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When I heard about the Spanish soccer fan that recently threw a banana at the Brazilian soccer player, Dani Alves, I actually wasn’t surprised. And when, even more recently, after weeks of media and social media discussion about Spanish racism toward athletes, Senegalese midfielder for Levante, Papakouly Diop, complained about Spanish fans (yet again) making monkey noises during a game, I still wasn’t surprised.
I mean, I had certainly hoped that Spain could go two weeks without a monkey-based sports-related racist incident, but I wasn’t holding my breath.
I do have to admit, though, to being taken aback by the rally in support of David Campayo, the man who threw the banana. According to Campayo’s relatives and the nearly 800 people who have rallied to support him, Campayo is the real victim. His father says that the banana toss had nothing to do with racism.
Campayo senior claims David’s mother had given her son the banana to eat. David’s girlfriend was annoying him. David threw the banana onto the field in anger at his girlfriend. Meanwhile, David’s aunt says that what they’ve done to David “is really bad… He´s a good person and he´s working.” Other supporters carried signs saying, “Turn off your television. Turn on your mind.” For his own part, Campayo has described the whole response as, wait for it … “a public media lynching.”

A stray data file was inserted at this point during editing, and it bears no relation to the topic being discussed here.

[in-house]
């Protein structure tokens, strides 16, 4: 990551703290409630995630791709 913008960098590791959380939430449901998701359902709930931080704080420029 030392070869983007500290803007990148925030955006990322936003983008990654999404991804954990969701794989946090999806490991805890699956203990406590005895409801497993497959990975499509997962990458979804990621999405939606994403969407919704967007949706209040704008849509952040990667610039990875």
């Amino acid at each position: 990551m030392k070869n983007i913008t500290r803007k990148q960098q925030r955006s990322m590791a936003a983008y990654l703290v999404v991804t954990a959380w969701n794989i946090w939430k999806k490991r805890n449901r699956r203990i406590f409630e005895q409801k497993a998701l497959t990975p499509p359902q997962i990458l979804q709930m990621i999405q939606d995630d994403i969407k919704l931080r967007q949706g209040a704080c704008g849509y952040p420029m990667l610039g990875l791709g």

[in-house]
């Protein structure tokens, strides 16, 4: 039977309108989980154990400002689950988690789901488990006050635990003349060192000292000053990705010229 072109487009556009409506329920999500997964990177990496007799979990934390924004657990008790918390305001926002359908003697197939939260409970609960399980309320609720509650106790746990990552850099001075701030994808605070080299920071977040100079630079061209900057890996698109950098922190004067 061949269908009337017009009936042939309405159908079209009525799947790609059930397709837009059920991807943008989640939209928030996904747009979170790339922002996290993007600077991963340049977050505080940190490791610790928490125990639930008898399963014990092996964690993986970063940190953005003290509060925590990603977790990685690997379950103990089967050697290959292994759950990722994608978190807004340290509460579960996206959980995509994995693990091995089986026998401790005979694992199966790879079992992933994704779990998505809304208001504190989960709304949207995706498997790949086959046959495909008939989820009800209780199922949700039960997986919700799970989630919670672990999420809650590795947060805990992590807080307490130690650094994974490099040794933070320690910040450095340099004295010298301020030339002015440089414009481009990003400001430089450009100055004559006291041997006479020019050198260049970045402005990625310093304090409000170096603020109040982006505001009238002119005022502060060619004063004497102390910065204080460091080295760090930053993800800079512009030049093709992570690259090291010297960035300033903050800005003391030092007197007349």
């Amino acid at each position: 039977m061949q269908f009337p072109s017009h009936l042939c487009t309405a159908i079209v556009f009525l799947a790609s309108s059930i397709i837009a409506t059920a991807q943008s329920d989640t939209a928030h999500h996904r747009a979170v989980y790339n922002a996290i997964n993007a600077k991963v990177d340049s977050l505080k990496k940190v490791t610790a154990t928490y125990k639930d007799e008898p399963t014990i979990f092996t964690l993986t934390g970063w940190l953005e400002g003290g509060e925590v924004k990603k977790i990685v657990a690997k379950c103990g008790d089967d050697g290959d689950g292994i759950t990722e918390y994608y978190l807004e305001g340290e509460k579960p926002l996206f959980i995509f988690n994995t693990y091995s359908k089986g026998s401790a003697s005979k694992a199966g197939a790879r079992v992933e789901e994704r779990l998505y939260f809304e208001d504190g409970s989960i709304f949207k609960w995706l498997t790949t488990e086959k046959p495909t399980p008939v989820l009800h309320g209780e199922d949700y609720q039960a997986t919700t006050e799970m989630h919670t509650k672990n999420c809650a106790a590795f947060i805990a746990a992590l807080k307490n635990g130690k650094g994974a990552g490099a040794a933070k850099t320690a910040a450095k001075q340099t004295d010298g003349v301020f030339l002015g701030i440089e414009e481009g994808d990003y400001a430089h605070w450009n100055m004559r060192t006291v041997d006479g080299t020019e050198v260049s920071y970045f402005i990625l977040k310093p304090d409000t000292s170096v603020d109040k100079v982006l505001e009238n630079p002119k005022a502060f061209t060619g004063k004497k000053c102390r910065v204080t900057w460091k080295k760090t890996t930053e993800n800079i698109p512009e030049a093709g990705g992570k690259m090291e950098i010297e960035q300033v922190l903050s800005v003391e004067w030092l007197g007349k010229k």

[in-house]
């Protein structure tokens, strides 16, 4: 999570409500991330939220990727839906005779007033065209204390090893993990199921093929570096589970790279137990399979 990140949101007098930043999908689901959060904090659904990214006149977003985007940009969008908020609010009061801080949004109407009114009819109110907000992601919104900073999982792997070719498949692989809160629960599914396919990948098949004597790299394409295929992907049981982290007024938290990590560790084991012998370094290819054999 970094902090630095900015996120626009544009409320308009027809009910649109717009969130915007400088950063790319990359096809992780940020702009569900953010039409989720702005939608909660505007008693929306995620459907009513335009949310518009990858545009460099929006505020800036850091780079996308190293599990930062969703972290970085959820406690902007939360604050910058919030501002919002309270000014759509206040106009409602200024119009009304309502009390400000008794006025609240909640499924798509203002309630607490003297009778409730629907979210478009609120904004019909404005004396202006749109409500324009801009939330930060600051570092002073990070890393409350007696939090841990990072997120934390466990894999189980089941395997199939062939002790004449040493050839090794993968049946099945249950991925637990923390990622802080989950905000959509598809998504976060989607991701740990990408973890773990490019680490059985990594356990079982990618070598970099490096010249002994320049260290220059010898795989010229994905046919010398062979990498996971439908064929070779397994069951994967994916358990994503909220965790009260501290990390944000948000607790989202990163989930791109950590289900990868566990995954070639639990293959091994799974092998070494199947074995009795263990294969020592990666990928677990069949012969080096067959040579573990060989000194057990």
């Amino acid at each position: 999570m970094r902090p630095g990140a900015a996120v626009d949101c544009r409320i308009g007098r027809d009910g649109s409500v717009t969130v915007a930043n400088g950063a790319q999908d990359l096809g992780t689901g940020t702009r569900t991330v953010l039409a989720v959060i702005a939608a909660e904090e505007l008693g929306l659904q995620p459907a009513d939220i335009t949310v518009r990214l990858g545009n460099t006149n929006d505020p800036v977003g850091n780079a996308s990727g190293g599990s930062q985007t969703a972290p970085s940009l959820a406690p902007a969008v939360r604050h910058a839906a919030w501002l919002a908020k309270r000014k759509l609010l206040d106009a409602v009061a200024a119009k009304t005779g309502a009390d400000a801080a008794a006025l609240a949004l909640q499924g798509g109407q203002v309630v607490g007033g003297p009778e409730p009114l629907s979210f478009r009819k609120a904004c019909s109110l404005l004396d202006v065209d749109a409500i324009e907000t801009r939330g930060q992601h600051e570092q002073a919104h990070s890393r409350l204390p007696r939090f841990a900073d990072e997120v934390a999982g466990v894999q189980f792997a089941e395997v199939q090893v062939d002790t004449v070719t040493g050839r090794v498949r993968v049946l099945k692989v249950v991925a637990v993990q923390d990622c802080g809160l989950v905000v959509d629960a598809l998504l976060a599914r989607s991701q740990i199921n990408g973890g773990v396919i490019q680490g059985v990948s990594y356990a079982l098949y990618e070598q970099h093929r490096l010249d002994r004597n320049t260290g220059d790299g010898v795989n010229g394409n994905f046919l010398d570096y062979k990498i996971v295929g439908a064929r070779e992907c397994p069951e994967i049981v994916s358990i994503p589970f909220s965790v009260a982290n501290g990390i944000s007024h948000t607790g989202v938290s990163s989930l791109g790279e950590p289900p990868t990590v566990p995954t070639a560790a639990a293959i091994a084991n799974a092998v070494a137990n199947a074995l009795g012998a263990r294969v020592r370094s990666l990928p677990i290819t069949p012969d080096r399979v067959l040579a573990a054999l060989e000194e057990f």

I am neither a sports fan, nor Brazilian, nor Senegalese, nor Spanish. But I have spent enough time in Spain and engaged in enough conversations to know that this was not an atypical instance of Spanish racism, which is simultaneously overt and denied.
I studied abroad in Madrid and went back to make a documentary about Spanish historical memory, which I would later tour around Spain with. So my personal observation is not a social science study, it is purely anecdotal. And though some may accuse me of generalizing or of generally talking out of my ass, given that I’m going to be writing as a white person from the U.S. about white people from Spain, I’m OK with that.
The recent stadium-based racism reminded me of conversations I'd had with Spaniards who I otherwise liked. What was so strange about the racism I encountered there was that it wasn’t from conservatives or even the fascists I met while working on my documentary (who were racist, but that wasn’t as shocking to me) –- it was from educated, cosmopolitan, socialists and progressives, the type of people who, for the most part, in the States are more sensitive to racism, or at least more strategic at hiding it.
These were Spaniards who confided in me about “the Jews” after learning that I was Jewish. Manuel, for example, one of my favorite people I met in Spain, was a sociology graduate student at the time. He was a critical, generally brilliant, militant atheist. So, when he asked me if I was Catholic or Protestant and I explained that I was technically an agnostic from an equally secular Jewish family, his response stunned me: “Oh! You guys are really good at classical music. You guys run the classical music scene in New York City.”